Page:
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Probability of waking up tomorrow

  1. Dec 8, 2013 #1
    Long story short, me and friend arguing about stuff. I said believing in something without evidence is stupid. He then asked me a question that i thought I had the answer to but well he said

    "will you wake up tomorrow?"

    I said of course. then he replied

    "Show me evidence or proof?"

    Then I kinda lost it and said that the probability is high. He said probability leaves room for error, and that because I showed him no evidence/proof i was a hypocrite and he said I also was wishful thinking

    I havent come back at him, what can i say to him to be right?
     
  2. jcsd
  3. Dec 8, 2013 #2
    Some crude calculations based on the assumption you do indeed live in Australia as per my deductions and belong to 15-24 age group.
    Approx. 1-0.0000236= 0.9999874 unless you don't sleep tomorrow.
    EDIT: or sleep the whole day through. further investigation shows i might be wrong about austrailia as New Zealand is also a distinct possibility but as we are talking probabilities I am sticking with Australia.
     
  4. Dec 8, 2013 #3
    is that a serious probability? wow how did you come to that number?


    i gave my age in one of the threads and why australia or new zealand?
     
  5. Dec 8, 2013 #4
    You mentioned Mortein to kill spiders...common in Australia and NZ. I pulled off stats of the age group's mortality rate and divided it by population of that age....wait I made a boo boo....I am stupid.
    [STRIKE]Calculations in progress[/STRIKE] Done:
    74.2 per year per 1000
    so...74.2/365 in a day and for one person hmmm...72.4/(365*1000) = 0.00020328
    P=.99989781
     
    Last edited: Dec 8, 2013
  6. Dec 8, 2013 #5
    lol.. mortein is exported to south eastern asian countries (as far as india) and oceania as well, but i guess you're assuming aus/nz cuz my english is reasonable



    lmao @ 18


    are you really 18? wow
     
  7. Dec 8, 2013 #6

    Ryan_m_b

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    To make predictions one uses a model developed from existing evidence. Current evidence shows that you are healthy, require sleep, tend to sleep a usual amount etc. Therefore the model would predict that yes you will wake up tomorrow. Better still this model can be tested.

    Making testable predictions from models, even if they are probabilistic (i.e. there is a small chance you wont wake up) is entirely rational and usual. It isn't believing without evidence.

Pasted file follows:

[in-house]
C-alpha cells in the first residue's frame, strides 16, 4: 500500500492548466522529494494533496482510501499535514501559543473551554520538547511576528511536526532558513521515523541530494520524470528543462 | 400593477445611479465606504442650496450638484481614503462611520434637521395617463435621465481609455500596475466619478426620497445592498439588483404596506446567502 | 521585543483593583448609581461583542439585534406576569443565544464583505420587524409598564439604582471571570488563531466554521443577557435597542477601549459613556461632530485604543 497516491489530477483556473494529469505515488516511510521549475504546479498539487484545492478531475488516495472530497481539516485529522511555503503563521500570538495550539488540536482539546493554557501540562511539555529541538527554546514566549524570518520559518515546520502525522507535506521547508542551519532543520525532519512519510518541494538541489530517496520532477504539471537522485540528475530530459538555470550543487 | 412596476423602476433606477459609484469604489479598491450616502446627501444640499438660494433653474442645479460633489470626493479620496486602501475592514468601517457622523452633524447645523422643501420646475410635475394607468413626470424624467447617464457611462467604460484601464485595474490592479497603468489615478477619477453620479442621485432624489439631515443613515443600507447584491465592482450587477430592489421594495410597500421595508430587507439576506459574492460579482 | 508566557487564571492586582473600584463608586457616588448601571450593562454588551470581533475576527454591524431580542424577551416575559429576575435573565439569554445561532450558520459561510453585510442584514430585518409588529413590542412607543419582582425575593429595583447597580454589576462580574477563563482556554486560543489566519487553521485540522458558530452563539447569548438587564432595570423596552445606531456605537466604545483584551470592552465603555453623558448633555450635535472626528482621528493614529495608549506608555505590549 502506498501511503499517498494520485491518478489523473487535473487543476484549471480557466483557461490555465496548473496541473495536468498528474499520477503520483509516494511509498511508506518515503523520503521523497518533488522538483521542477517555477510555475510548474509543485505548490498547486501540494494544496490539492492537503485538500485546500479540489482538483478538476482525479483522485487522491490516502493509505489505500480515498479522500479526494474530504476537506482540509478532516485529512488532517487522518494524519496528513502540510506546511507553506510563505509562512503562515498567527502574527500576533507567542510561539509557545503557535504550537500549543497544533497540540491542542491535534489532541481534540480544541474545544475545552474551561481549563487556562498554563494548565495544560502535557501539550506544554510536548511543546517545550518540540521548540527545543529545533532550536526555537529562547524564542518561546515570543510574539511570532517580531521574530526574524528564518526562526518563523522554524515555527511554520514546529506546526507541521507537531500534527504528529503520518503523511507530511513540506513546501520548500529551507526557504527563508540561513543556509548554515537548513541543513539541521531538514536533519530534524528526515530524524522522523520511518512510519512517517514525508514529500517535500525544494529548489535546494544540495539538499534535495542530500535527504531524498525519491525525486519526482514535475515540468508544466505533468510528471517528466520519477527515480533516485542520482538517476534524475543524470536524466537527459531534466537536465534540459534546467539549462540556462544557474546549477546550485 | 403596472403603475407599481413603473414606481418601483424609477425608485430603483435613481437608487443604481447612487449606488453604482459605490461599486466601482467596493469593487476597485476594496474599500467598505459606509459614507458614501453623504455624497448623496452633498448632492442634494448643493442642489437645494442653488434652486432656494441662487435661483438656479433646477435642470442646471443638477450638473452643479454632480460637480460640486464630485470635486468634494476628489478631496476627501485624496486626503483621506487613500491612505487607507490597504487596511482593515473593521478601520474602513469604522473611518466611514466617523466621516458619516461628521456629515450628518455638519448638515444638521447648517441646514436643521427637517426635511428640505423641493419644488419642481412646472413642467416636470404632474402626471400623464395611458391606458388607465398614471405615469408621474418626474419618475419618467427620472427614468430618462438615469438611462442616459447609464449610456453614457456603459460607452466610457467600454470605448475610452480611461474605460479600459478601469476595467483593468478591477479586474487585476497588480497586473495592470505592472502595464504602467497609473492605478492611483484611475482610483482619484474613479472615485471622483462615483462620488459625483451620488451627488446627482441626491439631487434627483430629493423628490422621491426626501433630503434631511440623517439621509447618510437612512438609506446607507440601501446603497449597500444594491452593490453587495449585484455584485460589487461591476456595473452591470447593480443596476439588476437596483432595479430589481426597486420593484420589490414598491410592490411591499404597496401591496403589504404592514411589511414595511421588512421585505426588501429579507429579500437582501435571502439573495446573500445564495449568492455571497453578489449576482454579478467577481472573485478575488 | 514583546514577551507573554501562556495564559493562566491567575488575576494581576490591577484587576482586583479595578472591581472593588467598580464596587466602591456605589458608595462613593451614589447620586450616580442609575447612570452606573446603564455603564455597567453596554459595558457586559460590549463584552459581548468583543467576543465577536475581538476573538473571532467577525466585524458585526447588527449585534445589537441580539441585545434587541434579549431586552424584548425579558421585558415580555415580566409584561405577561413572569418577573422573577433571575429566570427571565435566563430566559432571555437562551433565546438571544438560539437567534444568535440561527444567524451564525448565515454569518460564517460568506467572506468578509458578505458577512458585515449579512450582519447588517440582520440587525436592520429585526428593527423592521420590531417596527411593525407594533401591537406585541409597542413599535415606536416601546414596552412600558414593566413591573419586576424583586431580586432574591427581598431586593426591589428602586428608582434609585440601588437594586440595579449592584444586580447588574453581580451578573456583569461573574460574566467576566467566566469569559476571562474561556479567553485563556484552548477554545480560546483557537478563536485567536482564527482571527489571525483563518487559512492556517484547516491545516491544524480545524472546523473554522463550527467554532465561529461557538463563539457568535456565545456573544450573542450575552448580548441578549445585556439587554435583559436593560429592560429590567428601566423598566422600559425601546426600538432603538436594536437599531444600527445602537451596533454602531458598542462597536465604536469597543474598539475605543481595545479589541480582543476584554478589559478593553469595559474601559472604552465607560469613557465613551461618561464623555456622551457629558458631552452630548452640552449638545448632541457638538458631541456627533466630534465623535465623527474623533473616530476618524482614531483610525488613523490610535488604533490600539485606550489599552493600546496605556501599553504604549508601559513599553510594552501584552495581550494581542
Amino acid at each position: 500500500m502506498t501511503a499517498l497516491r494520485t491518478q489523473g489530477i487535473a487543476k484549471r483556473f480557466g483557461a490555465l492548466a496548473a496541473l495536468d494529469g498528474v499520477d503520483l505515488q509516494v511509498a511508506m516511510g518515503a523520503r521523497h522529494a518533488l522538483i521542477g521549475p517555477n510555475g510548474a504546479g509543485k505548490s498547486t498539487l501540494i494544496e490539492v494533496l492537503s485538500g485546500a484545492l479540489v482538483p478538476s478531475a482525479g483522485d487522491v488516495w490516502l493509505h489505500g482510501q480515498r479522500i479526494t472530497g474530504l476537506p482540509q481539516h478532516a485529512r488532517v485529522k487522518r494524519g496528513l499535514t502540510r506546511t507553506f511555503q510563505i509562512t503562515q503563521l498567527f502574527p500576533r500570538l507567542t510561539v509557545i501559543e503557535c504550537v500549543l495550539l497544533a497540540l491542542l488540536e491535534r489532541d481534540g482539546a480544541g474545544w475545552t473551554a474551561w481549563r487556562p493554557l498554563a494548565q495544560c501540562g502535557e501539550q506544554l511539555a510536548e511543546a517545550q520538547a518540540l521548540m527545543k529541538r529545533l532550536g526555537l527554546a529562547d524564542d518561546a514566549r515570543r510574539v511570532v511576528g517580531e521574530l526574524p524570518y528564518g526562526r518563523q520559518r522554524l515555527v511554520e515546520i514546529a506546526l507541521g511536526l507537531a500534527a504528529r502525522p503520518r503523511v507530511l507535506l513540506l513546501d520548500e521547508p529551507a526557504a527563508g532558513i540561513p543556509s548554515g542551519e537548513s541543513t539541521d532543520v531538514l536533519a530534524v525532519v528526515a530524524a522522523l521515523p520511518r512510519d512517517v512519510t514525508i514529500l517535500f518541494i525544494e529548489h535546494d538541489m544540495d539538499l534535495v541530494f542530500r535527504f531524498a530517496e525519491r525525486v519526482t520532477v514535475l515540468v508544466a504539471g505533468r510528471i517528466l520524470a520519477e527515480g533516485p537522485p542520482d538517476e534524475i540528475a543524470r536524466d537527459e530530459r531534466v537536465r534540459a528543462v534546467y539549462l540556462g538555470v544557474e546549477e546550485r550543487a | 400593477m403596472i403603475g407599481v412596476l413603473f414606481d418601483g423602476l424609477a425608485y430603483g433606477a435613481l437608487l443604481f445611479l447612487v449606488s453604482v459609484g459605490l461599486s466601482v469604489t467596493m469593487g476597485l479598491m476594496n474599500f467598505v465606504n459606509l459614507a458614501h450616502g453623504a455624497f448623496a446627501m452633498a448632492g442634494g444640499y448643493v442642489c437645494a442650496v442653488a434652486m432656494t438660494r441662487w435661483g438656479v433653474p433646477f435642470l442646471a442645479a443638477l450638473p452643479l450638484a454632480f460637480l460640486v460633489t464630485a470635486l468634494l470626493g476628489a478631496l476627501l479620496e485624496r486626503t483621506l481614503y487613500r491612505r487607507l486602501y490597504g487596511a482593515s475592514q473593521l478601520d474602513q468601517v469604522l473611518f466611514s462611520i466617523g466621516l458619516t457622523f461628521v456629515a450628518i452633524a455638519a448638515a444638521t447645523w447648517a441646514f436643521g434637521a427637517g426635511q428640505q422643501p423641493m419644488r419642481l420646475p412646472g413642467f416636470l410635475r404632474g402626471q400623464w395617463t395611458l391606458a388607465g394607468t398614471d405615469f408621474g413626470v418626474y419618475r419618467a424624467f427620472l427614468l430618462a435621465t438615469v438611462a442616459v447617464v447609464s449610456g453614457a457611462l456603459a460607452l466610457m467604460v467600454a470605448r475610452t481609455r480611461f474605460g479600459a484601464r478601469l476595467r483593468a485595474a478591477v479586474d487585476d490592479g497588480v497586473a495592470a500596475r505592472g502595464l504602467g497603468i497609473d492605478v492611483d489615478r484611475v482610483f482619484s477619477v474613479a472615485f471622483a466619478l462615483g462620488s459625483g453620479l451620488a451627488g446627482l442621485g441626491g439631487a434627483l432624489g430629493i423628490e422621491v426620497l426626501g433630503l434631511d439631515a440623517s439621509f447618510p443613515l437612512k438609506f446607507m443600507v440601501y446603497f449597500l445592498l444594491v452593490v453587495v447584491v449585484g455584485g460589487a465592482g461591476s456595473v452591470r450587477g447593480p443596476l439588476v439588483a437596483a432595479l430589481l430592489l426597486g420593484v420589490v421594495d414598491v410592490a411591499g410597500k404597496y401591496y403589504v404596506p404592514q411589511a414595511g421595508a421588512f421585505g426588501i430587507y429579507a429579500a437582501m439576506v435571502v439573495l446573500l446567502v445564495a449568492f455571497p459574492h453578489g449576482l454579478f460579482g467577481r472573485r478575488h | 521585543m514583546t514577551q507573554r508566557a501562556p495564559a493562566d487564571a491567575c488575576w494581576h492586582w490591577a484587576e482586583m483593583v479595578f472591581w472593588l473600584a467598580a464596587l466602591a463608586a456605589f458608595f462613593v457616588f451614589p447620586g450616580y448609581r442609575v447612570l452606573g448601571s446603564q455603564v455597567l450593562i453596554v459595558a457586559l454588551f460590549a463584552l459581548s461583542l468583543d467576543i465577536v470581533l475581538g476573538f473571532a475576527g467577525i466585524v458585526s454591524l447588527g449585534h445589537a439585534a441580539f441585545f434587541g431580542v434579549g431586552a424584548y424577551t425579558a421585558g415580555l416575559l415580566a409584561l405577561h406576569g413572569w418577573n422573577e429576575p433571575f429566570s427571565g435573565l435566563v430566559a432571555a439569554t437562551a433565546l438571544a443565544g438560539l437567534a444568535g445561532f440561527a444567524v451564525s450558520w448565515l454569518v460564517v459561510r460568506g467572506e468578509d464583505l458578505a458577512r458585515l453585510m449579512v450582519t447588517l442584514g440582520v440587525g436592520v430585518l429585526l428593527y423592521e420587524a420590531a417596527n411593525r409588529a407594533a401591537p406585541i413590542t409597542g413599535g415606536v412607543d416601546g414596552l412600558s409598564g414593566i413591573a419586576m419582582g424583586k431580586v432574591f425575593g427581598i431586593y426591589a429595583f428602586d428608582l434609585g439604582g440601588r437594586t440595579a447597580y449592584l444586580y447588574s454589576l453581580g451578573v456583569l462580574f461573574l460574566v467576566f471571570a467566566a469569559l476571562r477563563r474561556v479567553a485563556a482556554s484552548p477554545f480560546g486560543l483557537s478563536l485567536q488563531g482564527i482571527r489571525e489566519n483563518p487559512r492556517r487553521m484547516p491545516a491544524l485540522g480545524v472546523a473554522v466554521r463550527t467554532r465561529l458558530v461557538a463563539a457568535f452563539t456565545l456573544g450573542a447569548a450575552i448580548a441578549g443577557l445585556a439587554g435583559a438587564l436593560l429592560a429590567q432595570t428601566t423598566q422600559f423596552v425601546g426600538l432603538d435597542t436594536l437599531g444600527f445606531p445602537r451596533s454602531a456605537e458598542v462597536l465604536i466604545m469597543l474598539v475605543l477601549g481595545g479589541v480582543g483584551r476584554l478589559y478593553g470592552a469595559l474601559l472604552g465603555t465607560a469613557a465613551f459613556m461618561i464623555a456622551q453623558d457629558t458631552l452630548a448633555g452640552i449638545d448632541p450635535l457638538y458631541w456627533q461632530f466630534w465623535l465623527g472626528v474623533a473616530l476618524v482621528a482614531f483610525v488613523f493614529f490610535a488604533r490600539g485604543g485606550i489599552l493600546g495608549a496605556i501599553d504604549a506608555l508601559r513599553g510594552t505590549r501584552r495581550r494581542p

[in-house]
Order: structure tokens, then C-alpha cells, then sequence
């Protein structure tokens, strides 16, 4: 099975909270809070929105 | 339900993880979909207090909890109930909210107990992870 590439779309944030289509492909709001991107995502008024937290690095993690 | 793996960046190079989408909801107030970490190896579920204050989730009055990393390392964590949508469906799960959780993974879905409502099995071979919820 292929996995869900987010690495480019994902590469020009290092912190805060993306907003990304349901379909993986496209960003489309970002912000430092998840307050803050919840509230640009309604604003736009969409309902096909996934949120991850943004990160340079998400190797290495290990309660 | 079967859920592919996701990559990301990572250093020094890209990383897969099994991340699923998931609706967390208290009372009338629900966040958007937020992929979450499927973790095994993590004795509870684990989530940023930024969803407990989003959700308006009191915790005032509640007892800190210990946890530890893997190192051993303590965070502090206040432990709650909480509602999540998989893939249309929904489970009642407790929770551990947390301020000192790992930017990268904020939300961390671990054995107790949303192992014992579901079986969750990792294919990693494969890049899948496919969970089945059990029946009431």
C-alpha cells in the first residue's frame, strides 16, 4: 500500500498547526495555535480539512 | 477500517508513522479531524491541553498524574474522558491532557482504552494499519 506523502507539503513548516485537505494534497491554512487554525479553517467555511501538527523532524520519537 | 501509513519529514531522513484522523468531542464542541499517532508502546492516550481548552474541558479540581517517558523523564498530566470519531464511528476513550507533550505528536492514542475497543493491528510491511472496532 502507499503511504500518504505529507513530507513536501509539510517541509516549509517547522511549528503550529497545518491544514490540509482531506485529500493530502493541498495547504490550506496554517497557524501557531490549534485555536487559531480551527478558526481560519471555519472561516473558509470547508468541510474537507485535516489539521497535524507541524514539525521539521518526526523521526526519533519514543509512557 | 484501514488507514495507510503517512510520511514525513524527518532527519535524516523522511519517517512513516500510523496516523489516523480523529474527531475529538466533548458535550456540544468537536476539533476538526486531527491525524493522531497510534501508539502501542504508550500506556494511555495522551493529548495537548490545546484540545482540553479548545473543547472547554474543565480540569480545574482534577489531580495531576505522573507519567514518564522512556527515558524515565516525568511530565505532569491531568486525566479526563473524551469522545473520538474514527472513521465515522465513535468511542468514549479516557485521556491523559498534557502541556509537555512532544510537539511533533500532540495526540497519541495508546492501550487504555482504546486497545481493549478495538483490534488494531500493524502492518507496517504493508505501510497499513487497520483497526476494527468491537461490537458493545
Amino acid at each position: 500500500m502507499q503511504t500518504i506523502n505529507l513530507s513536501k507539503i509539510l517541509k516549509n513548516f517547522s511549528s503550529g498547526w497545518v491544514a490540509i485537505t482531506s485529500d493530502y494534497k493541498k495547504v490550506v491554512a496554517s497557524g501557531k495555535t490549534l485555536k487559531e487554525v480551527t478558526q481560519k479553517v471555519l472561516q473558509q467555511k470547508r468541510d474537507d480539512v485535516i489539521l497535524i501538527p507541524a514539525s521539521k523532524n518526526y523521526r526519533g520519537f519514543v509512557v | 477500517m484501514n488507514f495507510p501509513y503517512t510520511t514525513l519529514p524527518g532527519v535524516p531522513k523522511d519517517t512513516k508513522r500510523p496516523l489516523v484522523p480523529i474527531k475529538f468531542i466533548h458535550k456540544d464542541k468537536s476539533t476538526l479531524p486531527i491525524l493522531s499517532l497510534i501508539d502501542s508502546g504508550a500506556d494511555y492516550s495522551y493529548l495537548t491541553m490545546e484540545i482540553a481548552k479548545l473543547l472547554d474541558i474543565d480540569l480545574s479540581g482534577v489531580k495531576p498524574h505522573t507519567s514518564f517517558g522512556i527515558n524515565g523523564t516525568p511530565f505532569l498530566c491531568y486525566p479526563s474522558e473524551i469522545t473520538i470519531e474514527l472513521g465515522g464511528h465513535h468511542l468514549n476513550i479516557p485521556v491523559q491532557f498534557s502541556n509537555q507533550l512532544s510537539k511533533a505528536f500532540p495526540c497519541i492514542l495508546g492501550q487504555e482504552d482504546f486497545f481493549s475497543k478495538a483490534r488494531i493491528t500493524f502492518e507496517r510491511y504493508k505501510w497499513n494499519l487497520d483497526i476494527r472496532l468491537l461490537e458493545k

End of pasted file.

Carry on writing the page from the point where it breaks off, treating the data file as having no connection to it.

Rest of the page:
8. Dec 8, 2013 #7
    We were talking probabilities...

    Significant figures only and rounded off (The zeroes didn't fit.)
     
  9. Dec 8, 2013 #8

    Choppy

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    I think you're confusing "evidence" with "absolute certainty."

    A "scientist" never has absolute certainty on anything. But all of our models are based on evidence that they are either consistent with or inconsistent with and when there is enough evidence to suggest that a model is incorrect it is (or at least is supposed to be) abandoned.

    Personally I think everyone has a little part of their brain that's always assessing probabilities (or prospects if you've read any of Daniel Khaneman's (sp?) work). We make decisions based on estimated probabilities and we derive those estimates from available evidence. There is a lot of evidence to show that we don't inherently do this correctly. We tend to over-estimate very low probabilities for example. But when we're thinking rationally, we can get it right. That doesn't give us certainty though.

    I don't know for certain that I'm going to wake up tomorrow. But the evidence I have is that for a man of my age, in my state of health, in the absence of mitigating conditions (I don't live in a country that's at war, I don't owe any mafia kingpins money, etc.) the probability of waking up is so extremely high that I gain nothing by entertaining the alternative.
     
  10. Dec 8, 2013 #9

    AlephZero

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    That is probably wrong, because most people in that age group don't die in their sleep. They tend to die doing things while they are awake but not using their brains.